The French were and are amazing. They taught me and still teach me so much. That isn’t to say they know everything but they do have a civilization that is quite old, successful, and still blossoming. They are so much like us and we love each other so much that we often cannot stand to be around each other. We are like siblings. I understand that and I have no issues whatsoever with them. I am more than tired of explaining to people how wonderful they are. I don’t even have enough negative experiences in France or with French people to count on my one hand, and trust me, I could go way beyond that count in my own back yard. To think of the countless ignorant people who say they don’t like the French. How can they say that? Most of them have not spent any time with anyone French. Many just stay with their stereotyped ideas and just don’t give anyone a chance. I figure that if my German Teacher wife can fall in love with them and my sometimes hard to please sons, then that says it all!
I learned how to enjoy a meal. I learned how to spend quality time with people discussing anything and everything and revel in the differences that we all bring to the table. Culturally, I learned so much and it has helped me in dealing with my students and with any ethnic group. I learned respect and tolerance.
I have been criticized by some, even In my own family, because I guess I might sometimes give off the impression that there is nothing in France that I don’t like and that I cannot criticize them at all. This is not true. My feeling is that we can all learn so much from each other.
To me, in the ideal world, I would be able to spend half the year in the U.S. and the other half in France.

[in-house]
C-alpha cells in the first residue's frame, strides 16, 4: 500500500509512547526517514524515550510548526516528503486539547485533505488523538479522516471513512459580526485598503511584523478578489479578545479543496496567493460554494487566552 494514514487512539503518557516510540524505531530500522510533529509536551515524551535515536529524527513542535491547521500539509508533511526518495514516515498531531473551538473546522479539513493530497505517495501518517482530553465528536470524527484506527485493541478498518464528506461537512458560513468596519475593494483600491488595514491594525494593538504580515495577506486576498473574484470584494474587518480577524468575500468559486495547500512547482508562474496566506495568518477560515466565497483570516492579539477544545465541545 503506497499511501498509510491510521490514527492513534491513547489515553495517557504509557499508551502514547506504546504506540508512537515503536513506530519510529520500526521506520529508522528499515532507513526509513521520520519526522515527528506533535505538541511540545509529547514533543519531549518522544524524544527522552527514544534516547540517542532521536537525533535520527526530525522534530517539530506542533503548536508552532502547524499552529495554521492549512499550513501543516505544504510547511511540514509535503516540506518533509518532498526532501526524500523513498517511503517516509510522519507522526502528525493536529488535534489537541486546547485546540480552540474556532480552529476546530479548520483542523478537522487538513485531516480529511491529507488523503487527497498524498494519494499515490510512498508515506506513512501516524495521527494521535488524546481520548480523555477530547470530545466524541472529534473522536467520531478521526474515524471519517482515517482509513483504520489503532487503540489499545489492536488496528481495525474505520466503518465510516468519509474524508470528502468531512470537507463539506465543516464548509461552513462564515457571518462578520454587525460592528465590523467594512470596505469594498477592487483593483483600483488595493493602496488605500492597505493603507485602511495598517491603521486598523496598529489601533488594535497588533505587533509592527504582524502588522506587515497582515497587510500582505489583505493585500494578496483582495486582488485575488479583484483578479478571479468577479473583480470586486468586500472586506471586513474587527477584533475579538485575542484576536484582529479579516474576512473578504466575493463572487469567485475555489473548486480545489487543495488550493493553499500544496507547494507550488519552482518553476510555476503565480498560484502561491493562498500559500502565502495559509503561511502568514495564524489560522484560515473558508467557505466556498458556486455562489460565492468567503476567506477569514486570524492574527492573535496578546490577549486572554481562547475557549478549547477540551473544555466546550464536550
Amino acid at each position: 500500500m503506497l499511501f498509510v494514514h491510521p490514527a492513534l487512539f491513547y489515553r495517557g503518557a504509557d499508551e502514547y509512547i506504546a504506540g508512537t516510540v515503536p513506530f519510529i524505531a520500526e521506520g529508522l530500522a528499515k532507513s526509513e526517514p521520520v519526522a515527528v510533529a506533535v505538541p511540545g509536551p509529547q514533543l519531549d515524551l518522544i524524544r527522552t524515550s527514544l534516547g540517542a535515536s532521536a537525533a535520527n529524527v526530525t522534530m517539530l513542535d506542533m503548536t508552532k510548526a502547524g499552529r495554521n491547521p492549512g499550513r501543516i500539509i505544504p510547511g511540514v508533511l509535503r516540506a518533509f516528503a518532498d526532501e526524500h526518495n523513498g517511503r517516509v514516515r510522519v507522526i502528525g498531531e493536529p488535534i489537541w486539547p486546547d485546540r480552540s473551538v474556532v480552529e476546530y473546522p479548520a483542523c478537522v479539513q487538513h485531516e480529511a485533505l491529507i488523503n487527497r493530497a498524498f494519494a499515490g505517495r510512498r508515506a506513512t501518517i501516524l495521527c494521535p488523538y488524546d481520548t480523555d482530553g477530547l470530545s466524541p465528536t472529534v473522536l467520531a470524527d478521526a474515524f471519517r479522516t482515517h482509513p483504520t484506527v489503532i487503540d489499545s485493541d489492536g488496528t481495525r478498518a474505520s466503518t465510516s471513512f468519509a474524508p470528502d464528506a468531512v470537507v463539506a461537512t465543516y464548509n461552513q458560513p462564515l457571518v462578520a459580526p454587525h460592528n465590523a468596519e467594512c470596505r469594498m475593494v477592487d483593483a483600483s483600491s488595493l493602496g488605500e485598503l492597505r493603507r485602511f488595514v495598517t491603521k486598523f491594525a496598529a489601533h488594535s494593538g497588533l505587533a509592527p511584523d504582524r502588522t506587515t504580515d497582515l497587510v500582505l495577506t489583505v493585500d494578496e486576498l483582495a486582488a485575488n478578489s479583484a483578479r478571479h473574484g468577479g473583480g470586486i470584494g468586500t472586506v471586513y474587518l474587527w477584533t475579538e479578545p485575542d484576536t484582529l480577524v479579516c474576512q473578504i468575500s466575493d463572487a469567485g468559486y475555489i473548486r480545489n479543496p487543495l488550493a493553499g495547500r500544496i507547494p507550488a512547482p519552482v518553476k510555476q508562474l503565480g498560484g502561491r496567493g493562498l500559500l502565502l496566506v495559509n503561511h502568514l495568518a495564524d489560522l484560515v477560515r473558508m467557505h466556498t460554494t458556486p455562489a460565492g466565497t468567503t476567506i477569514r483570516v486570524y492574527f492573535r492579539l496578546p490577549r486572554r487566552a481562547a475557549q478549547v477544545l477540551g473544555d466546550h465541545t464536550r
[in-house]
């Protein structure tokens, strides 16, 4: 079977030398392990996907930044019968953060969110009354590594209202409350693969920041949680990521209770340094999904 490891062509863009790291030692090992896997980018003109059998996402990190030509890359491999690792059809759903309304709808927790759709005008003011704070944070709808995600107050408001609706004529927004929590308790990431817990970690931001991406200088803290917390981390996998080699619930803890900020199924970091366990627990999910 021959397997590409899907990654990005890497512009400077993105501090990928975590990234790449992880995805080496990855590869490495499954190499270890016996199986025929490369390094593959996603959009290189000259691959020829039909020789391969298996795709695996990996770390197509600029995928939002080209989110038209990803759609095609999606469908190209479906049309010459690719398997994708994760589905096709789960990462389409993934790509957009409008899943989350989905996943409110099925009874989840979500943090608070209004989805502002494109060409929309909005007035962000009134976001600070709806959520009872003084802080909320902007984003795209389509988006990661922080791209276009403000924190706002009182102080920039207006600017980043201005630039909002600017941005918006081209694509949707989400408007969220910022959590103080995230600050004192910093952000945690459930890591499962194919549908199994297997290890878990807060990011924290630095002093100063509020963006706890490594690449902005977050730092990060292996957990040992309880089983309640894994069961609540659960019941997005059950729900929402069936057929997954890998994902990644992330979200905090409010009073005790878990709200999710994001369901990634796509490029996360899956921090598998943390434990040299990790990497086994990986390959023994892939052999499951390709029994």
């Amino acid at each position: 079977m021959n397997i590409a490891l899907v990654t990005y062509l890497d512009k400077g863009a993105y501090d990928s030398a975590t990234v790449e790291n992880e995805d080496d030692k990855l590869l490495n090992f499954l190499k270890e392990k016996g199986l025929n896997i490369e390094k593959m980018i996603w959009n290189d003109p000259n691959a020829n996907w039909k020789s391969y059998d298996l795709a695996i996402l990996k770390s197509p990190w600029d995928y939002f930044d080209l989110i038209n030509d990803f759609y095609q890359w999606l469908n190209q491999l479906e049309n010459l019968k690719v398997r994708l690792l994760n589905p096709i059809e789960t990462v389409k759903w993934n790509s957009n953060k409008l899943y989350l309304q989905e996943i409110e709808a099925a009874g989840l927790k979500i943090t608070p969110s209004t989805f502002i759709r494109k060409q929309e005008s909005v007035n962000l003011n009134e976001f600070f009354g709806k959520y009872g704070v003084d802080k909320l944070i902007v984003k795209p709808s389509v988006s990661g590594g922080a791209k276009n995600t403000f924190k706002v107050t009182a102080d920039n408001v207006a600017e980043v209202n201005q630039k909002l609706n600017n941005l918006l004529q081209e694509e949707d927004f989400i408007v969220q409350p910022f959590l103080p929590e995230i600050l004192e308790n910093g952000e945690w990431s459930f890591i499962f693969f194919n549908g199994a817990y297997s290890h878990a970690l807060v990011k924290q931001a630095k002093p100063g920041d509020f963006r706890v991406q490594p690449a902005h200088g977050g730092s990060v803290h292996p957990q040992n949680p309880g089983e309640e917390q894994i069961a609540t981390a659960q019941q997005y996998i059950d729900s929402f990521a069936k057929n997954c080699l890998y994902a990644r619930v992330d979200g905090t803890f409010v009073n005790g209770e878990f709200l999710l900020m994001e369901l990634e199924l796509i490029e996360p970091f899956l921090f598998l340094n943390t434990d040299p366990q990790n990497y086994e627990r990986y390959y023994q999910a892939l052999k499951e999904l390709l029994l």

Due to my involvement with the New Trier in France program, I have had many French people in my house and exposed my entire family to my experience. They would most certainly reiterate what I am saying here and they don’t all speak perfect French. Speaking perfect French in France is the ideal but the French, overall, are more than happy if we just try. The reality is that we often don’t even do that, we act like everyone should speak our language, we are proud of ours, but remember the French are proud of theirs as well. I have been embarrassed more than once in France by the actions of one of my fellow citizens and have apologized profusely to the French and tried to explain the problem.
One of my most interesting experiences was the year that Mary Kay and I were able to take all three boys and our then future daughter-in-law to France. We had been given a gift by a student’s family of a week in their home on an island (the île d’Oléron), off the western coast of France, not far from Bordeaux. I told my French friends that due to distance that we would probably just do Paris and then go west, not head east to the Alsace region near Germany. The reaction was that of great friends extremely disappointed and this reaction says it all. They made it very clear to me, that if we made that choice and didn’t hit Strasbourg, that “I was dead to them.” I took it to heart and we changed plans. That change was the most amazing thing to ever happen to me and my family. Our weekend in Alsace was, as Mary Kay has so aptly put, “St. Richard’s arrival in France.” They went crazy, housing us with them, the kids in the dormitory of the school our exchange was with and showering us with a huge potluck party with amazing gifts, dinner engagements, and they drove us to all the main scenic sites in the area. Missing that would have been a major mistake and it so reminded me that the French truly love us. They may not always agree with us, but they love, respect, and appreciate us.
So, each time I land, it is the most amazing feeling for me. The shiver goes down my spine and I thank my lucky stars that I had the good fortune to find my love and career and that it has continually blessed me and my family with experiences that would knock anyone’s socks off!